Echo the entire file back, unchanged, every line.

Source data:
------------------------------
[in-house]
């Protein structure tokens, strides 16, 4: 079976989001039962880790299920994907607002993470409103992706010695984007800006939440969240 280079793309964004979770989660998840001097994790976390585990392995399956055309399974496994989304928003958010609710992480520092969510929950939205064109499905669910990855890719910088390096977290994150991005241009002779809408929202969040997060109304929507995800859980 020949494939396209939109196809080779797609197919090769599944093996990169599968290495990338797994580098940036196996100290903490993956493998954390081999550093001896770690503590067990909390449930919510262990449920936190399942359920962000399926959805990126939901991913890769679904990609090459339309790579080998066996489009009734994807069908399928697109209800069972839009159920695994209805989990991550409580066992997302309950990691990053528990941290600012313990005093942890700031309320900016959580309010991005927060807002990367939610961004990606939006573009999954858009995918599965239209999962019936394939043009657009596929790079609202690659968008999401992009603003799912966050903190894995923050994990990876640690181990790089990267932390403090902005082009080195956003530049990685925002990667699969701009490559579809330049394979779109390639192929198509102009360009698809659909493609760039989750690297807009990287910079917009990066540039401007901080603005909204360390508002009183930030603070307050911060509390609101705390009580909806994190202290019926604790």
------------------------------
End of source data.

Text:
[in-house]
């Protein structure tokens, strides 16, 4: 079976989001039962880790299920994907607002993470409103992706010695984007800006939440969240 280079793309964004979770989660998840001097994790976390585990392995399956055309399974496994989304928003958010609710992480520092969510929950939205064109499905669910990855890719910088390096977290994150991005241009002779809408929202969040997060109304929507995800859980 020949494939396209939109196809080779797609197919090769599944093996990169599968290495990338797994580098940036196996100290903490993956493998954390081999550093001896770690503590067990909390449930919510262990449920936190399942359920962000399926959805990126939901991913890769679904990609090459339309790579080998066996489009009734994807069908399928697109209800069972839009159920695994209805989990991550409580066992997302309950990691990053528990941290600012313990005093942890700031309320900016959580309010991005927060807002990367939610961004990606939006573009999954858009995918599965239209999962019936394939043009657009596929790079609202690659968008999401992009603003799912966050903190894995923050994990990876640690181990790089990267932390403090902005082009080195956003530049990685925002990667699969701009490559579809330049394979779109390639192929198509102009360009698809659909493609760039989750690297807009990287910079917009990066540039401007901080603005909204360390508002009183930030603070307050911060509390609101705390009580909806994190202290019926604790």